In the Bass dining room, the cool blue and violet hues of three Monet paintings, Nymphéas (estimate: $35 million – 55 million), Peupliers au bord de l'Epte, automne (estimate: $30 million – 50 million), as well as Le Parlement, soleil couchant, echo the sublime immersive experience of the l’Orangerie in Paris. Among the finest examples of Monet’s oeuvre, this trio of canvases bears witness to the collector’s famous talent for creating narrative opportunities among multiple masterpieces.

Born in Indianapolis, Indiana, Anne Hendricks Bass was a leading philanthropist, a generous patron of the arts, and an aesthete in the truest sense. Known for her taste and refinement, Mrs. Bass was known for her expert eye and unparalleled connoisseurship. Thematically, femininity is strongly represented throughout her collection as well as her other cultural pursuits. Her interests and expertise were expansive; she was a wellspring of knowledge, and in addition to fine art was a lifelong advocate for architecture, design, landscape and gardening, and, above all, dance. She collaborated closely with such illustrious designers and artists as Paul Rudolph, Russell Page, and her lifetime friend Mark Hampton, maintaining a reputation as a tireless champion of beauty and creativity in all its forms throughout her life. She was a dedicated student and aficionado of ballet, and as recently as 2010 directed Dancing Across Borders, a documentary film chronicling a young Cambodian dancer in his quest for greatness. Mrs. Bass was a generous patron of the arts in all its forms and served as board member and advisor to several institutions around the world.

Max Carter, Christie’s Head of Impressionist and Modern Art, remarks, “The Anne Bass Collection represents and bridges the best of the 19th and 20th centuries, of form and abstraction, of style and thought. Everywhere in her apartment there were exquisitely calibrated affinities and dialogues, between the enigmatic windows of Balthus and Hammershøi; between the dancers of Degas in pastel and bronze; between the flowering of Impressionism and the New York School; between Monet and Rothko. When showing his great Seagram murals, Rothko said ‘They are not pictures, I have made a place.’ Mrs. Bass’s Collection was simply that: A total work of art.”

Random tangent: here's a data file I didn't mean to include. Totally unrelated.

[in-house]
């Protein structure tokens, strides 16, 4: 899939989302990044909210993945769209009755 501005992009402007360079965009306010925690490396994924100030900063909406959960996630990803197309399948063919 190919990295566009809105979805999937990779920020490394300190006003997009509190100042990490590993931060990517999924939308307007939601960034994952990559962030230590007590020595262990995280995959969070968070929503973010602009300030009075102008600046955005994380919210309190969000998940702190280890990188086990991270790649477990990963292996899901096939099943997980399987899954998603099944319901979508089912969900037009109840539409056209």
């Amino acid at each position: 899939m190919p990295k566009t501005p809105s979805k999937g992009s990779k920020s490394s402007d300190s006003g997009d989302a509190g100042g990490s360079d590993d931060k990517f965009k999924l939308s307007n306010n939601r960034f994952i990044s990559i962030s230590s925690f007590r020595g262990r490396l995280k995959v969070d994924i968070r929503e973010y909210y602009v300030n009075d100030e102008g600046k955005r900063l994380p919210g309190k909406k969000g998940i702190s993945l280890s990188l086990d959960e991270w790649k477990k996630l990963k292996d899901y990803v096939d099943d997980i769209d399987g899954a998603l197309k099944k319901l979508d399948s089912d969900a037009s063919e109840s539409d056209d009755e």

Bonnie Brennan, President, Christie’s Americas, remarks, “The Collection of Anne Bass represents everything that today’s buyers are seeking: masterpiece quality, rarity, incredible freshness to the market, and most of all, a reflection of a sophisticated collector who knew perfection when she saw it. I am particularly honored to celebrate such a strong female collecting voice with this remarkable collection."

Alex Rotter, Christie’s Chairman, 20th and 21st Century Art, remarks, “As a collector, Anne Bass was timeless. Truly passionate about art in all of its forms, she not only appreciated beautiful objects, but she lived with them. These paintings and sculptures were more than just possessions to Mrs. Bass, they were part of her home and her day-to-day life. We are thrilled to have the opportunity to offer it at Christie’s this spring.”